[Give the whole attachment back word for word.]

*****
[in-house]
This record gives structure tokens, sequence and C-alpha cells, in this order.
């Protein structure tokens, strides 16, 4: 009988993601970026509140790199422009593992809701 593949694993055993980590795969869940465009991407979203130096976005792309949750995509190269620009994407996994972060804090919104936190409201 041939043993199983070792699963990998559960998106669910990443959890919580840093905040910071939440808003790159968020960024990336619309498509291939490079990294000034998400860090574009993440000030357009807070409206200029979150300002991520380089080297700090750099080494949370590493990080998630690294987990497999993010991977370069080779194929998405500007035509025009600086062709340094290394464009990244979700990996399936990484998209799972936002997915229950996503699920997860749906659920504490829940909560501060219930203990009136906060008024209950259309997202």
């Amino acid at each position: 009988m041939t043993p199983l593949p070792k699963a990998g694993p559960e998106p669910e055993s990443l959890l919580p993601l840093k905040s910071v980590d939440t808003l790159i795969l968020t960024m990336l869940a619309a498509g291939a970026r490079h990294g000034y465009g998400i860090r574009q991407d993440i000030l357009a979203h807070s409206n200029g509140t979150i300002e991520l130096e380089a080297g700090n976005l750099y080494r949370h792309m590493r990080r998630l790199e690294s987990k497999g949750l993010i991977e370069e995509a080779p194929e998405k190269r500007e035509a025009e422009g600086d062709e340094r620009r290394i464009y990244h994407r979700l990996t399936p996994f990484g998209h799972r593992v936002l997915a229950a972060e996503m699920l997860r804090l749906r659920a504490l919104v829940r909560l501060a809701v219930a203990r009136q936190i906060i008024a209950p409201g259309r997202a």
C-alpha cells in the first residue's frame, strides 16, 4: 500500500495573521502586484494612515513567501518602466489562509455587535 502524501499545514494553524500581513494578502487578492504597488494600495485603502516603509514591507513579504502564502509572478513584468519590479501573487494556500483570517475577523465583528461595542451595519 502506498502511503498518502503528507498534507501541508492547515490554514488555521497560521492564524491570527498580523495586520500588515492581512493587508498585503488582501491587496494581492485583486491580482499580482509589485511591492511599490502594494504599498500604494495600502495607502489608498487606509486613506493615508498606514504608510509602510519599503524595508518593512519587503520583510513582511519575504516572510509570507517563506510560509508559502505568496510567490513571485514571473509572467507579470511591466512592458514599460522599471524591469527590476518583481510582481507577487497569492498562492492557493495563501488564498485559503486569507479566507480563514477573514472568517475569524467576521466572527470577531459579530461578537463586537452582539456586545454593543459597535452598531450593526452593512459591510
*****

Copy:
[in-house]
This record gives structure tokens, sequence and C-alpha cells, in this order.
């Protein structure tokens, strides 16, 4: 009988993601970026509140790199422009593992809701 593949694993055993980590795969869940465009991407979203130096976005792309949750995509190269620009994407996994972060804090919104936190409201 041939043993199983070792699963990998559960998106669910990443959890919580840093905040910071939440808003790159968020960024990336619309498509291939490079990294000034998400860090574009993440000030357009807070409206200029979150300002991520380089080297700090750099080494949370590493990080998630690294987990497999993010991977370069080779194929998405500007035509025009600086062709340094290394464009990244979700990996399936990484998209799972936002997915229950996503699920997860749906659920504490829940909560501060219930203990009136906060008024209950259309997202």
């Amino acid at each position: 009988m041939t043993p199983l593949p070792k699963a990998g694993p559960e998106p669910e055993s990443l959890l919580p993601l840093k905040s910071v980590d939440t808003l790159i795969l968020t960024m990336l869940a619309a498509g291939a970026r490079h990294g000034y465009g998400i860090r574009q991407d993440i000030l357009a979203h807070s409206n200029g509140t979150i300002e991520l130096e380089a080297g700090n976005l750099y080494r949370h792309m590493r990080r998630l790199e690294s987990k497999g949750l993010i991977e370069e995509a080779p194929e998405k190269r500007e035509a025009e422009g600086d062709e340094r620009r290394i464009y990244h994407r979700l990996t399936p996994f990484g998209h799972r593992v936002l997915a229950a972060e996503m699920l997860r804090l749906r659920a504490l919104v829940r909560l501060a809701v219930a203990r009136q936190i906060i008024a209950p409201g259309r997202a």
C-alpha cells in the first residue's frame, strides 16, 4: 500500500495573521502586484494612515513567501518602466489562509455587535 502524501499545514494553524500581513494578502487578492504597488494600495485603502516603509514591507513579504502564502509572478513584468519590479501573487494556500483570517475577523465583528461595542451595519 502506498502511503498518502503528507498534507501541508492547515490554514488555521497560521492564524491570527498580523495586520500588515492581512493587508498585503488582501491587496494581492485583486491580482499580482509589485511591492511599490502594494504599498500604494495600502495607502489608498487606509486613506493615508498606514504608510509602510519599503524595508518593512519587503520583510513582511519575504516572510509570507517563506510560509508559502505568496510567490513571485514571473509572467507579470511591466512592458514599460522599471524591469527590476518583481510582481507577487497569492498562492492557493495563501488564498485559503486569507479566507480563514477573514472568517475569524467576521466572527470577531459579530461578537463586537452582539456586545454593543459597535452598531450593526452593512459591510